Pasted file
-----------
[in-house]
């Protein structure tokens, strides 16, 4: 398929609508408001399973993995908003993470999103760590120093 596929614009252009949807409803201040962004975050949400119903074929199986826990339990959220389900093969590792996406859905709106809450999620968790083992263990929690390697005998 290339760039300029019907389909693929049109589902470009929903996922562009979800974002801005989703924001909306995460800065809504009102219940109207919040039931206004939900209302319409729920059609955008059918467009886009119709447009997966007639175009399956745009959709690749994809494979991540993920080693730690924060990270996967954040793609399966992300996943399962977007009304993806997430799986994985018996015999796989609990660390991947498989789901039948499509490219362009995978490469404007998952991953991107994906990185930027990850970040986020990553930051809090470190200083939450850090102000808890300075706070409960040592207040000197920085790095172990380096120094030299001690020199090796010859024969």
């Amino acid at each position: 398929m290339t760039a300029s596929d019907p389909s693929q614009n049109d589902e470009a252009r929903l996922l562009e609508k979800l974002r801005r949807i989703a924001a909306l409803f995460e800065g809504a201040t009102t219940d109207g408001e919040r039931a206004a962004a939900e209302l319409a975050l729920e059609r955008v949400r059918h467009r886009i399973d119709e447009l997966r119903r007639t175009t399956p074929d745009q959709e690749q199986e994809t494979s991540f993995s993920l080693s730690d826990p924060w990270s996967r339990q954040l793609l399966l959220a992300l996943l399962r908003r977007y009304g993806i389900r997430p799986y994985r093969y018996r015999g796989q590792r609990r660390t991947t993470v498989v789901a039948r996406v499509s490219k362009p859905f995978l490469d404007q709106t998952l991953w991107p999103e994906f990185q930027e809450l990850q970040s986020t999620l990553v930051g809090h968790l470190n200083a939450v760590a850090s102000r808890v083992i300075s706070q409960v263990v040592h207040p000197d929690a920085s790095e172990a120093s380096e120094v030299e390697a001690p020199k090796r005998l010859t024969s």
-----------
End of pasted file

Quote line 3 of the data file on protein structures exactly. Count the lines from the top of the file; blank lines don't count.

């Amino acid at each position: 398929m290339t760039a300029s596929d019907p389909s693929q614009n049109d589902e470009a252009r929903l996922l562009e609508k979800l974002r801005r949807i989703a924001a909306l409803f995460e800065g809504a201040t009102t219940d109207g408001e919040r039931a206004a962004a939900e209302l319409a975050l729920e059609r955008v949400r059918h467009r886009i399973d119709e447009l997966r119903r007639t175009t399956p074929d745009q959709e690749q199986e994809t494979s991540f993995s993920l080693s730690d826990p924060w990270s996967r339990q954040l793609l399966l959220a992300l996943l399962r908003r977007y009304g993806i389900r997430p799986y994985r093969y018996r015999g796989q590792r609990r660390t991947t993470v498989v789901a039948r996406v499509s490219k362009p859905f995978l490469d404007q709106t998952l991953w991107p999103e994906f990185q930027e809450l990850q970040s986020t999620l990553v930051g809090h968790l470190n200083a939450v760590a850090s102000r808890v083992i300075s706070q409960v263990v040592h207040p000197d929690a920085s790095e172990a120093s380096e120094v030299e390697a001690p020199k090796r005998l010859t024969s």